Bringing in Winston Peters as a coalition partner clearly hasn't come cheap.

When he screwed that coalition deal out of Labour, he screwed hard. We're starting to see that now. The more we hear, the more eye-watering the dowry for his hand marriage becomes.

The $1-billion-a-year regional slush fund is already offensive enough in its profligacy. It'll be interesting to watch Shane Jones find enough projects to spend that amount of money on.

Personal highlights include a church restoration in Taranaki, a roundabout near Jones' house in Northland and a whoopsy spend on a project connected to a man referred to the Serious Fraud Office. And we're only six months in.


Now we've learned of Peters' own portfolio spend-up: nearly $1b for diplomats and foreign aid.

Commentators and politicians often like to explain the more boring aspects of government finances using the analogy of a family. You know, comparing national debt to a family mortgage, tax revenue to a wage, social spending to buying groceries.

If that's the analogy, then Peters is the wife who just blew a week's income on luxuries to impress her new friends.

And that's all this is. Putting on a good show in front of Peters' new friends.

He said other countries look at our "bank account" and what we "have spent or not spent" and he was finding our budget "too embarrassing". So he's throwing some cash at a flash new embassy in Sweden and freebies for the Pacific.

What's that if not keeping up with the Joneses?

All of that largesse would be fine, if it wasn't that the family is already scrimping to send the kids to the doctor.

This is where it becomes Labour's problem. Peters has just earmarked huge amounts of money for people who don't live in this country, while his coalition partner is apologising for running out of money for us.


Being broke has forced Labour to break two election promises and wind one back.

First, there's the broken promise to cut doctors fees by $10 for low-income earners. Labour says there isn't the cash, so that will have to wait for next year.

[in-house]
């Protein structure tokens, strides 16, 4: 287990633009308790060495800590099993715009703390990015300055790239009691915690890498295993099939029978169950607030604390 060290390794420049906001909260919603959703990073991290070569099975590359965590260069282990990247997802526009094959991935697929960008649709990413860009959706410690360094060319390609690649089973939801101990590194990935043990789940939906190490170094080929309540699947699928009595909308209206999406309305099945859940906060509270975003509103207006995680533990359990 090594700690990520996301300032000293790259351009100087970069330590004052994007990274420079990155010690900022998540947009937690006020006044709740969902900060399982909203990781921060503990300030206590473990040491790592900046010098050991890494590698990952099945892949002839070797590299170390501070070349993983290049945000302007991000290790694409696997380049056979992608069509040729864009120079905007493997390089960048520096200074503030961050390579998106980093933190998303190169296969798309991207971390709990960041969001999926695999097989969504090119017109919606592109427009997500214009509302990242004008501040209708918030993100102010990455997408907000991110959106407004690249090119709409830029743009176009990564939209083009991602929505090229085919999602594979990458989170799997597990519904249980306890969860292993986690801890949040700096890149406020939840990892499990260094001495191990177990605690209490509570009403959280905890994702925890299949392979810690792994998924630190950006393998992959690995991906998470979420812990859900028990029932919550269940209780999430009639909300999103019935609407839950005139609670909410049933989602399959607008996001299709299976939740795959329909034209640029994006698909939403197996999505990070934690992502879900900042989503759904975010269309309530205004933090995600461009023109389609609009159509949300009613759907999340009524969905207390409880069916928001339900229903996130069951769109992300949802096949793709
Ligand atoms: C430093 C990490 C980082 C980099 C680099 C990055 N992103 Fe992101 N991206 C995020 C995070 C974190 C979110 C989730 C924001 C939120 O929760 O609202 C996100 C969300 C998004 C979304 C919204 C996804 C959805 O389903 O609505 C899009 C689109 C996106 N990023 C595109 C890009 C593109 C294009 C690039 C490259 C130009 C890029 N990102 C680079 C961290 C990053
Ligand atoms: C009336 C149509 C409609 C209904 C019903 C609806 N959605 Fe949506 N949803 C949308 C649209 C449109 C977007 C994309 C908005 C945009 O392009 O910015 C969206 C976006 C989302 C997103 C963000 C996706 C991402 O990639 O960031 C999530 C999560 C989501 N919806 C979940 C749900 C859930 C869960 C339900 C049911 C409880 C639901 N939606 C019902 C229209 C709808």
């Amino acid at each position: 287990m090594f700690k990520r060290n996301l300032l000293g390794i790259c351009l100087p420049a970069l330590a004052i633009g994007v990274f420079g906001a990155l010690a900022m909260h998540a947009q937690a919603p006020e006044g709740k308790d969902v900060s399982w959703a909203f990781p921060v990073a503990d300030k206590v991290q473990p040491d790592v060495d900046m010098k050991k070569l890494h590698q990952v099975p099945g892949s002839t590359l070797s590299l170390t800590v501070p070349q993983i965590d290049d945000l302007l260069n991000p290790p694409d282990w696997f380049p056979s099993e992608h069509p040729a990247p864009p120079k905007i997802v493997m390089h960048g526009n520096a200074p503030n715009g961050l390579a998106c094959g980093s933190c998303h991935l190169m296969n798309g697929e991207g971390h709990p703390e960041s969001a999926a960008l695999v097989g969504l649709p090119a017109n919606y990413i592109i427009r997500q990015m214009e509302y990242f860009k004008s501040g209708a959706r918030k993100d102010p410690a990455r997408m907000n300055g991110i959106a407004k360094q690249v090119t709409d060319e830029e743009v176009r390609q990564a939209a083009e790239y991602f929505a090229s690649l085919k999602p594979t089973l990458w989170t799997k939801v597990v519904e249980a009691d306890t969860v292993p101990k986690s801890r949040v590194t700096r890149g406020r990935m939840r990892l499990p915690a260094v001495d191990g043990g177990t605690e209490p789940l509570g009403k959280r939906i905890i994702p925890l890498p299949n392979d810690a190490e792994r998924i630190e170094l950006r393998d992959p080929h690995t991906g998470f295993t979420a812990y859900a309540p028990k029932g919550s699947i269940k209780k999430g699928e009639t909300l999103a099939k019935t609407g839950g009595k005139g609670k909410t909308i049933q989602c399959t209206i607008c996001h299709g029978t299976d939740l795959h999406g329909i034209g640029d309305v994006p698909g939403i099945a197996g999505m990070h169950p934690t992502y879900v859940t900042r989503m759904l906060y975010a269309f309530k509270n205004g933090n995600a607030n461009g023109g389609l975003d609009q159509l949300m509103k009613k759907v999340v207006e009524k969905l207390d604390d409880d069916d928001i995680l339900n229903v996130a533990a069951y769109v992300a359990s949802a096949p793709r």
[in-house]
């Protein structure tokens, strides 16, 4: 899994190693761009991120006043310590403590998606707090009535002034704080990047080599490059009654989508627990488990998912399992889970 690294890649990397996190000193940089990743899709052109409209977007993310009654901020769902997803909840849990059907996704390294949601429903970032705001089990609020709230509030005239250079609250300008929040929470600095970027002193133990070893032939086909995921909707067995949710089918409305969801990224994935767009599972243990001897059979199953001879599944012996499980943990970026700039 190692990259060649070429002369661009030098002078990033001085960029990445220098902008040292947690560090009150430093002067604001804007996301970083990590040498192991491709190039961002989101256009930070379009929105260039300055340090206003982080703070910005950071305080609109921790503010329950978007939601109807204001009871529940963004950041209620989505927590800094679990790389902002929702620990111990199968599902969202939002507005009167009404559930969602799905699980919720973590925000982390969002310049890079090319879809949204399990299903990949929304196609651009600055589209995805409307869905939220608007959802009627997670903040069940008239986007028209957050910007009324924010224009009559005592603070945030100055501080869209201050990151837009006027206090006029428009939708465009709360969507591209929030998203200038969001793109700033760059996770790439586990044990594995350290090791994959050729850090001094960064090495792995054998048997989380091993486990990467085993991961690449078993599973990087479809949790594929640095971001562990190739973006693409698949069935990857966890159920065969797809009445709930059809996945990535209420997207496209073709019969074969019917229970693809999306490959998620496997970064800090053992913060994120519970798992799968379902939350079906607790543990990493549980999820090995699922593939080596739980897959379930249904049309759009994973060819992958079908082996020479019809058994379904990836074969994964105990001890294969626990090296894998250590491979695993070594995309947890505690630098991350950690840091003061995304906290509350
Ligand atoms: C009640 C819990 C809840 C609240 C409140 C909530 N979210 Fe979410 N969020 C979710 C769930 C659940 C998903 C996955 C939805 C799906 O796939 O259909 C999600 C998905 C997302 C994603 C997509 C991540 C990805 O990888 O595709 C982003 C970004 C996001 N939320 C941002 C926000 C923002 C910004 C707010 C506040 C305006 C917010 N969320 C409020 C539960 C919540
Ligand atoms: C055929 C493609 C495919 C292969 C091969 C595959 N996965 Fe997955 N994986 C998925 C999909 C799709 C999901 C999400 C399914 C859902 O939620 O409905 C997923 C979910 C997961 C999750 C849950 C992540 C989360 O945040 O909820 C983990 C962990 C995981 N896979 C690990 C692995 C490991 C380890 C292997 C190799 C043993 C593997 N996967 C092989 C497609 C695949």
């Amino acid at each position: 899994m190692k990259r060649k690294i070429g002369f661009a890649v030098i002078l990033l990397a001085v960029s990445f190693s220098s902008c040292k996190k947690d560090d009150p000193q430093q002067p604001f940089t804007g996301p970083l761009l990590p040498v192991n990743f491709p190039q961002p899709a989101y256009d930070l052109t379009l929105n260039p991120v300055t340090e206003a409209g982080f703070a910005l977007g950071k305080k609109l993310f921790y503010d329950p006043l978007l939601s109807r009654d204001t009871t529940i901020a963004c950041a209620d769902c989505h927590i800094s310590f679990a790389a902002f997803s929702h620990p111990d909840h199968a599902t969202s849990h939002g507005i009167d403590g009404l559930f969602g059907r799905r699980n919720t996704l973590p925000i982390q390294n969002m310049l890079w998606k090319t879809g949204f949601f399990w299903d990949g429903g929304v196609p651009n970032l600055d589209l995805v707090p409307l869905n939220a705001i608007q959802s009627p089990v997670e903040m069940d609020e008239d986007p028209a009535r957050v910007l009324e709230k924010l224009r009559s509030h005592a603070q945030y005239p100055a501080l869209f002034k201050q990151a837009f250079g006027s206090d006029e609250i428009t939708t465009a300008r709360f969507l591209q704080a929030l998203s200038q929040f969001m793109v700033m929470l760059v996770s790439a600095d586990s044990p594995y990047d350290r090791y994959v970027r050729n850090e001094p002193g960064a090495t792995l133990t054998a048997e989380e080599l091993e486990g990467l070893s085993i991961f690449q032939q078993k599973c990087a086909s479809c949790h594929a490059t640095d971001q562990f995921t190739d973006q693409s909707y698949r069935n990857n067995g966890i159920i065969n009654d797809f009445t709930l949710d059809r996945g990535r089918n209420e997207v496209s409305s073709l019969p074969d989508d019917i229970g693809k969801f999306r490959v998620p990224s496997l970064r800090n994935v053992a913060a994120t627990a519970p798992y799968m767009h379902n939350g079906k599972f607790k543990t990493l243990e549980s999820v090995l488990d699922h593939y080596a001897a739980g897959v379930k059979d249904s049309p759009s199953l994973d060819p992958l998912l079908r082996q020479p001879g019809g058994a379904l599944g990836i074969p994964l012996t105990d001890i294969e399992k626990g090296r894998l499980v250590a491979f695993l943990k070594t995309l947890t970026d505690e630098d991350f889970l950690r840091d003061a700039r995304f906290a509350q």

Far more quietly, Labour has also delayed the promise of giving pensioners extra money to help heat their homes this winter.

Labour promised to pay the extra money into pensioners' accounts from May to September. There's no money yet. It won't arrive till July 1. That's seven weeks from now and it's already cold.

Then, Labour has broken the promise of no extra taxes by increasing fuel excise and adding GST to offshore online purchases. It looks like Labour's scratching around trying to find whatever extra revenue it can, just to make ends meet.

Letting Peters act like the Kim Kardashian of foreign affairs is expensive. He's putting a dent in the credit card and the Coalition Government's credibility.

Early on in this government, it was often predicted that the three-headed coalition would tear itself apart in a blaze of tempers and egos. In reality, it looks more likely to be slowly eroded by thinly stretched budgets, bad spending and excuses.

It's all about priorities. That's what Labour said when it delayed the cheaper doctors' visits. Priorities, priorities, priorities. When there isn't enough cash around, you have to prioritise some spending over others.

Well, how can you prioritise a new embassy in Sweden over doctors' visits for poor kids? You can't.

Sure, governments can and do spend on both at the same time. It's just a little unfortunate that the cost of Peters' foreign affairs extravagance is almost exactly the same as the doctors' visits would have cost.

Already Peters' dowry is expensive. It could become even more so as we discover further details of his wily coalition deal. If that's the case he could cost Labour more than just money.